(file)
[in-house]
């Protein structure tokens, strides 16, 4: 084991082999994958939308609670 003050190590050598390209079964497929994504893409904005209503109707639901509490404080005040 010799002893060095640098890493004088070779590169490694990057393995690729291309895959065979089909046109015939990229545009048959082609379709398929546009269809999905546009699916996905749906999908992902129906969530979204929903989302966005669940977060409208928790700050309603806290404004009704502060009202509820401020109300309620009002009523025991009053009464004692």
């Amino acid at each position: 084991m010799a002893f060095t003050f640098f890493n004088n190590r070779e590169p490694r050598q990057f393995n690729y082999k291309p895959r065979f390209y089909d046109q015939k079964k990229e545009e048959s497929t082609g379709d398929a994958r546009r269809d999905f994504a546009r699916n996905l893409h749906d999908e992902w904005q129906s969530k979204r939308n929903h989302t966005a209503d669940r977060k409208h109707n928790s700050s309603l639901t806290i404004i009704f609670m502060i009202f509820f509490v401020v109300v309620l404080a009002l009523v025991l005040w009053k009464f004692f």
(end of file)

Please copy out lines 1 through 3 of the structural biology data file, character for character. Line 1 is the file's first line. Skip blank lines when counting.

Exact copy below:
[in-house]
């Protein structure tokens, strides 16, 4: 084991082999994958939308609670 003050190590050598390209079964497929994504893409904005209503109707639901509490404080005040 010799002893060095640098890493004088070779590169490694990057393995690729291309895959065979089909046109015939990229545009048959082609379709398929546009269809999905546009699916996905749906999908992902129906969530979204929903989302966005669940977060409208928790700050309603806290404004009704502060009202509820401020109300309620009002009523025991009053009464004692």
């Amino acid at each position: 084991m010799a002893f060095t003050f640098f890493n004088n190590r070779e590169p490694r050598q990057f393995n690729y082999k291309p895959r065979f390209y089909d046109q015939k079964k990229e545009e048959s497929t082609g379709d398929a994958r546009r269809d999905f994504a546009r699916n996905l893409h749906d999908e992902w904005q129906s969530k979204r939308n929903h989302t966005a209503d669940r977060k409208h109707n928790s700050s309603l639901t806290i404004i009704f609670m502060i009202f509820f509490v401020v109300v309620l404080a009002l009523v025991l005040w009053k009464f004692f």